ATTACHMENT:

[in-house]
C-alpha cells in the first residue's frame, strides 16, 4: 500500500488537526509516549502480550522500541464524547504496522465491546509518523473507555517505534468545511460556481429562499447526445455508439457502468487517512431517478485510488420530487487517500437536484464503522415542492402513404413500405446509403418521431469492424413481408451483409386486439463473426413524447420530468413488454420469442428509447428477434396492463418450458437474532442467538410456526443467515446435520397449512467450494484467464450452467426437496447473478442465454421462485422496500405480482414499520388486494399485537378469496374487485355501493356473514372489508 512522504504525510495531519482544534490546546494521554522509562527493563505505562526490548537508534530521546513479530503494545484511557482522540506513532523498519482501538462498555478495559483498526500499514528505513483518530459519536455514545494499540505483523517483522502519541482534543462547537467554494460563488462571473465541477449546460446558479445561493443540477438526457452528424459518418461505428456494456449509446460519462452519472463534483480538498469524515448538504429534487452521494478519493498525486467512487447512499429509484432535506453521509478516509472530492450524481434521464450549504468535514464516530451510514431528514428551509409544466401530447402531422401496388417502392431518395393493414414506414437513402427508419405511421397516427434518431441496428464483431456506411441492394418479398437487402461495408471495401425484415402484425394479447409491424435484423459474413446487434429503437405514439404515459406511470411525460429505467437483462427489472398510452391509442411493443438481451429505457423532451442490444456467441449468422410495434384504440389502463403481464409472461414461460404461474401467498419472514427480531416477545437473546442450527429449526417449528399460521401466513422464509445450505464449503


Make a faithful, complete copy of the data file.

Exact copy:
[in-house]
C-alpha cells in the first residue's frame, strides 16, 4: 500500500488537526509516549502480550522500541464524547504496522465491546509518523473507555517505534468545511460556481429562499447526445455508439457502468487517512431517478485510488420530487487517500437536484464503522415542492402513404413500405446509403418521431469492424413481408451483409386486439463473426413524447420530468413488454420469442428509447428477434396492463418450458437474532442467538410456526443467515446435520397449512467450494484467464450452467426437496447473478442465454421462485422496500405480482414499520388486494399485537378469496374487485355501493356473514372489508 512522504504525510495531519482544534490546546494521554522509562527493563505505562526490548537508534530521546513479530503494545484511557482522540506513532523498519482501538462498555478495559483498526500499514528505513483518530459519536455514545494499540505483523517483522502519541482534543462547537467554494460563488462571473465541477449546460446558479445561493443540477438526457452528424459518418461505428456494456449509446460519462452519472463534483480538498469524515448538504429534487452521494478519493498525486467512487447512499429509484432535506453521509478516509472530492450524481434521464450549504468535514464516530451510514431528514428551509409544466401530447402531422401496388417502392431518395393493414414506414437513402427508419405511421397516427434518431441496428464483431456506411441492394418479398437487402461495408471495401425484415402484425394479447409491424435484423459474413446487434429503437405514439404515459406511470411525460429505467437483462427489472398510452391509442411493443438481451429505457423532451442490444456467441449468422410495434384504440389502463403481464409472461414461460404461474401467498419472514427480531416477545437473546442450527429449526417449528399460521401466513422464509445450505464449503